The Pentagon Doesn’t Know All the Software on Its Networks—And That’s a Problem
The Defense Department faces “unnecessary” risk without a complete software inventory, according to the agency’s inspector general.
The Defense Department’s poor software management practices put its networks at “unnecessary” cyber risk—and that’s on the department’s chief information officer, according to the agency inspector general.
The department doesn’t have an enterprisewide software application rationalization program—an inventory of what the department owns and is in use—as required by the Federal Information Technology Acquisition Reform Act, the Defense inspector general wrote in a report released Tuesday. Such programs help agencies get rid of duplicative or obsolete applications and avoid buying redundant software.
Instead of an enterprisewide solution, the Defense CIO in 2017 revised a Joint Information Environment objective to limit software rationalization to data centers.
“As a result, the DoD and its Components are exposing the DoD Information Network to unnecessary cybersecurity risks because they lack visibility over software application inventories and, therefore, are unable to identify the extent of existing vulnerabilities associated with their owned software applications,” the inspectors wrote.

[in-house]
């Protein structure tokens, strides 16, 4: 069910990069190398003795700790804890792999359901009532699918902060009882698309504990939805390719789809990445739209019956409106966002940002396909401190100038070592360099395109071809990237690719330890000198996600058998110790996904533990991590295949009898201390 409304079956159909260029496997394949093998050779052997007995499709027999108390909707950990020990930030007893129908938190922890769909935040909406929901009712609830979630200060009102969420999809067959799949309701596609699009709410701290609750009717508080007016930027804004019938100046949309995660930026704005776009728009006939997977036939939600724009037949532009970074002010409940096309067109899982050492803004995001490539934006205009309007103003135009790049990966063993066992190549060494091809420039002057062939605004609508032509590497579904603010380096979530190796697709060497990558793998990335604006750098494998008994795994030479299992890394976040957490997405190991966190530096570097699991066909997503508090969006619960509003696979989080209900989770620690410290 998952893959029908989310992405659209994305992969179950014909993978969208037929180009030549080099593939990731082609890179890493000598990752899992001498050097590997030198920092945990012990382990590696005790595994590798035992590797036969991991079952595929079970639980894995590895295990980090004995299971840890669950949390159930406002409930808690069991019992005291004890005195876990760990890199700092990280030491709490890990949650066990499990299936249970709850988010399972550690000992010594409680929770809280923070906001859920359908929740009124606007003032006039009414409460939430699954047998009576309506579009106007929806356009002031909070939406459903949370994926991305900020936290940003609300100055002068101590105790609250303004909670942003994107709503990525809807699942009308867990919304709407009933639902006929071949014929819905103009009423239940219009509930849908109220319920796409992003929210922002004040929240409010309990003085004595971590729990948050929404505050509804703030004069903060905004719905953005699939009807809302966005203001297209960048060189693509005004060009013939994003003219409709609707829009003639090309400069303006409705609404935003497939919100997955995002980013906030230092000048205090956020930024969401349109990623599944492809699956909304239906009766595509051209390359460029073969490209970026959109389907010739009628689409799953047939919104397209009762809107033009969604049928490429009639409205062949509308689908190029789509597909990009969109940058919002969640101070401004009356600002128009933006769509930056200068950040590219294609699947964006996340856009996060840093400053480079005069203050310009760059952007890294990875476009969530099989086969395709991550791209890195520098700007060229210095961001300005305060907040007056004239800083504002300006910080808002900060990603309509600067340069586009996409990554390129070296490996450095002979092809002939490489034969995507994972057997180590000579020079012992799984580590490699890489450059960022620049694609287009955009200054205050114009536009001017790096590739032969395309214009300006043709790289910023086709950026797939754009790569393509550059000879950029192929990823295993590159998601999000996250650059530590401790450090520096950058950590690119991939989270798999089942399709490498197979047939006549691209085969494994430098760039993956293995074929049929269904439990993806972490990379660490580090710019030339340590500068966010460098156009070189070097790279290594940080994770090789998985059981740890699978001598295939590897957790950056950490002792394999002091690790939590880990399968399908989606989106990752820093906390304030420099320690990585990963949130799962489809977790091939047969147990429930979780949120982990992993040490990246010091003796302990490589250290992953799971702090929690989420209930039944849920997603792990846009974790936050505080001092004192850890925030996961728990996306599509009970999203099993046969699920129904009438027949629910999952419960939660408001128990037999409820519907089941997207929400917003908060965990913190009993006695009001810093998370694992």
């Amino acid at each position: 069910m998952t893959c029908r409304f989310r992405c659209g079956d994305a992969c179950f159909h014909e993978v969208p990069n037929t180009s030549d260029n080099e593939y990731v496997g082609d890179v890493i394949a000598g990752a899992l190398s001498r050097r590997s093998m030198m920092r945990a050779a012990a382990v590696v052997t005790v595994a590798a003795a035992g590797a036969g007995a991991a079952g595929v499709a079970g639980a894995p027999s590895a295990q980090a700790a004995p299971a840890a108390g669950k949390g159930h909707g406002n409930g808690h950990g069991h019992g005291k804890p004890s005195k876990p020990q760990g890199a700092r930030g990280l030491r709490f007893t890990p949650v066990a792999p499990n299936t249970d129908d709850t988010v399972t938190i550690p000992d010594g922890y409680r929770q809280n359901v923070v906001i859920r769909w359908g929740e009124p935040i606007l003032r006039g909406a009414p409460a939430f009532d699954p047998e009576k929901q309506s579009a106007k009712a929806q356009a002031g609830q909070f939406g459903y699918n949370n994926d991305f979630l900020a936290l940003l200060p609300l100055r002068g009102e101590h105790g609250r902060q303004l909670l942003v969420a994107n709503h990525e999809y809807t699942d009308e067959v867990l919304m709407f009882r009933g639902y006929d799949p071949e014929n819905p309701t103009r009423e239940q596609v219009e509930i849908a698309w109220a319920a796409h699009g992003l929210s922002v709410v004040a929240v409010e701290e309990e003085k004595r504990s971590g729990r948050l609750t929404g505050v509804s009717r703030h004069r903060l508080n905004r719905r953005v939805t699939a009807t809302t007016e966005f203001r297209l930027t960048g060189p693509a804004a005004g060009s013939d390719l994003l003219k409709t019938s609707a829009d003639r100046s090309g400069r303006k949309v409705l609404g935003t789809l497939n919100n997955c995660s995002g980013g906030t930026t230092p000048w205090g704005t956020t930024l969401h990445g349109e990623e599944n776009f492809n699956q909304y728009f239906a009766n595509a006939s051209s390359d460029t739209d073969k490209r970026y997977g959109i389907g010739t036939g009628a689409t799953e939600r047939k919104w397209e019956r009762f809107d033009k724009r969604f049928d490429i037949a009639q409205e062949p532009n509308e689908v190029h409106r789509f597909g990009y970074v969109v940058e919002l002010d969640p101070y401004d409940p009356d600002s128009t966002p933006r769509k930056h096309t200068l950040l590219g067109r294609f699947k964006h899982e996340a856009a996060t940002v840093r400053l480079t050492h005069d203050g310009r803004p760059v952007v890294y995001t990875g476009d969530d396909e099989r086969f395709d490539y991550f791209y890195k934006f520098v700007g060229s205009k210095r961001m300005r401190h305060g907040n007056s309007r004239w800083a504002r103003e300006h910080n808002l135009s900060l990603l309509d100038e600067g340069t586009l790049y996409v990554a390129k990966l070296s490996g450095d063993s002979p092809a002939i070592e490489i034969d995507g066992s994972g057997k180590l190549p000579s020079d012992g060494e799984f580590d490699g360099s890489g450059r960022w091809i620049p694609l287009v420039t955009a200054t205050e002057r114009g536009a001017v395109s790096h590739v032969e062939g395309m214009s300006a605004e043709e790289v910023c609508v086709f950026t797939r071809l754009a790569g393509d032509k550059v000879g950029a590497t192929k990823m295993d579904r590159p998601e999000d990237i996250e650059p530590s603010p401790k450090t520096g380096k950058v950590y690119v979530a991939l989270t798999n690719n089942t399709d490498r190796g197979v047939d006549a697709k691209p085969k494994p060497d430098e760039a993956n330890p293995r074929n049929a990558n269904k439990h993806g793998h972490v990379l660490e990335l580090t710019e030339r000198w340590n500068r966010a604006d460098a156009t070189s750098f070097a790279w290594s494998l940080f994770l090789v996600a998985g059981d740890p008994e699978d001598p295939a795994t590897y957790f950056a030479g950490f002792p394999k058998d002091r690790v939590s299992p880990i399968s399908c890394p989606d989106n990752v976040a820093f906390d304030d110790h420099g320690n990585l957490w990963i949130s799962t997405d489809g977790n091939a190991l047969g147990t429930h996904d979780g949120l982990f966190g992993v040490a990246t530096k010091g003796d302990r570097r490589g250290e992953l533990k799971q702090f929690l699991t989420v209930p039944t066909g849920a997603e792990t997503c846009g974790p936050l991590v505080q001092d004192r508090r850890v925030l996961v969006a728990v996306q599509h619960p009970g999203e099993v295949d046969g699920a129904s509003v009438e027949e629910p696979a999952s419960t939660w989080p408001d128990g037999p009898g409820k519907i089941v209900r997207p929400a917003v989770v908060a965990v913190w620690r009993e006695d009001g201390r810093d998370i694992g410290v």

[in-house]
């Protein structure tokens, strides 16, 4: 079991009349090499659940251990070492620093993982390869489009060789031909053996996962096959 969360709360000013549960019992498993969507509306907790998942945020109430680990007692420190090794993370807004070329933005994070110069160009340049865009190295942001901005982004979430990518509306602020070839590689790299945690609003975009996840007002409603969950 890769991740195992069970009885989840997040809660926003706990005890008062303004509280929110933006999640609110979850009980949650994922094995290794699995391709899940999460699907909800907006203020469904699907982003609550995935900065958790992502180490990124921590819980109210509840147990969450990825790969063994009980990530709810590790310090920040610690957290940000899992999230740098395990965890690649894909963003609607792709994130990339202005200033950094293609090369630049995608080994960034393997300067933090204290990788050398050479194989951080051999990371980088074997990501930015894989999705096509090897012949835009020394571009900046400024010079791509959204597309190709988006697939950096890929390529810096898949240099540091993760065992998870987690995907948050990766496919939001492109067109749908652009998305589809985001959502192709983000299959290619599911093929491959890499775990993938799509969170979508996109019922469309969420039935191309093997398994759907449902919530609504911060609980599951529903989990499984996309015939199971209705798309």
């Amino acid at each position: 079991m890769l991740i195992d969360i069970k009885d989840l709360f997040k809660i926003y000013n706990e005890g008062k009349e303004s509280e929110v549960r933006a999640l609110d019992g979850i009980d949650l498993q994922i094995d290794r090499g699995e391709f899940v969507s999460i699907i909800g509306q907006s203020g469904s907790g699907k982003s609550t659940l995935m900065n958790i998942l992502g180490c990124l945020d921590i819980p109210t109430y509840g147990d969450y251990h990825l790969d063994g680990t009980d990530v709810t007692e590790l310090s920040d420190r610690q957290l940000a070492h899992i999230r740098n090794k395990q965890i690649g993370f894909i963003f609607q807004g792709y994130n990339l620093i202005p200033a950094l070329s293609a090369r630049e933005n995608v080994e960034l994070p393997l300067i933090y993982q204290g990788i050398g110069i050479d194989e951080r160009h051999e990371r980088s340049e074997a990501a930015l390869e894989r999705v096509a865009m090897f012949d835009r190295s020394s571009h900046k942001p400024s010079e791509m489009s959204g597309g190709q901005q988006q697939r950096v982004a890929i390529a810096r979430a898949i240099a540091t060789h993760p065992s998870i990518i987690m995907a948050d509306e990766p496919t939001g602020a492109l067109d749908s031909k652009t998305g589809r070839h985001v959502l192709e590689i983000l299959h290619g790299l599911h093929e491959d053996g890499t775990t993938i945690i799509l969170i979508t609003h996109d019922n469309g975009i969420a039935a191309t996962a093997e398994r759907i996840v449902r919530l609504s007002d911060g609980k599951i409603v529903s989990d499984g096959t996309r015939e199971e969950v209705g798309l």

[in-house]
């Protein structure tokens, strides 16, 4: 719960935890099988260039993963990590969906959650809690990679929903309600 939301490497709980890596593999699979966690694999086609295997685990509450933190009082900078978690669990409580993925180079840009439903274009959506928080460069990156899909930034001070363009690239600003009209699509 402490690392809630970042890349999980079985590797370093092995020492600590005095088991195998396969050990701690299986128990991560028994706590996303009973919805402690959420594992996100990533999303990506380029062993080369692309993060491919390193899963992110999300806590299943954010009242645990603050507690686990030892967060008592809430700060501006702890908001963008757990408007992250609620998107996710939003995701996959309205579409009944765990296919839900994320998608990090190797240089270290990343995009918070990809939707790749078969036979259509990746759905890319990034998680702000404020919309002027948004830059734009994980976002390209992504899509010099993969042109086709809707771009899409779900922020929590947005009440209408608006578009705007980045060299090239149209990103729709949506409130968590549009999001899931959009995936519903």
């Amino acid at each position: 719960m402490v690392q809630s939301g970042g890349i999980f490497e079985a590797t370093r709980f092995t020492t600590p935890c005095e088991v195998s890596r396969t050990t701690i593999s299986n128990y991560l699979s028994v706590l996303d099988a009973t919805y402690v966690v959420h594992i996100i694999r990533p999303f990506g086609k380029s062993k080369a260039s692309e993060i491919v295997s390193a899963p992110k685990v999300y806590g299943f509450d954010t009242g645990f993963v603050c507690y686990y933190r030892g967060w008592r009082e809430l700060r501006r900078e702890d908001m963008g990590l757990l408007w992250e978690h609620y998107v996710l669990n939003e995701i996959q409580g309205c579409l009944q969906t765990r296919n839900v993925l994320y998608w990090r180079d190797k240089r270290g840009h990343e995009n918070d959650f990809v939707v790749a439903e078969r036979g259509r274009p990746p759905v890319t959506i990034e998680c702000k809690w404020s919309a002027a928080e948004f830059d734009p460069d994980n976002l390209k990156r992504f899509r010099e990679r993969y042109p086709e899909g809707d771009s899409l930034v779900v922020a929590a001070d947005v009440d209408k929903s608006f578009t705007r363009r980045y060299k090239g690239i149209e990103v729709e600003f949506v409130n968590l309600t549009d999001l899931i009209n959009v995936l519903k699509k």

Without a complete software inventory, the department can’t be sure its software is up to date on security patches. As of July, the department accounted for only 30 percent of its software to comply with a congressional request, according to a memo from Defense CIO Dana Deasy. Deasy instructed agencies to boost known software inventory by December and pushed the department to use automated means to find the number of installed applications.
Last week, Congress recognized some improvement in the department’s FITARA scorecard in part because it created a software library. However, it has lots of room to improve; it only increased its grade from an ‘F+’ to a ‘D+’ and was the lowest scoring agency for several scorecards.
Deasy came onboard as Defense CIO in May, the first permanent CIO since Terry Halvorsen retired in February 2017.
The IG recommended the CIO coordinate the Defense chief management officer to develop an enterprisewide software application rationalization process and create guidance for components that includes at least an annual review of how accurate their owned and in-use software inventories are. The IG also suggested periodic reviews to make sure components are eliminating duplicate and obsolete software applications.
"DOD CIO in coordination with the DOD CMO have been working together to develop a comprehensive business application and software rationalization effort," Defense spokeswoman Heather Babb told Nextgov.
Editor's note: This article was updated with a comment from the Defense Department.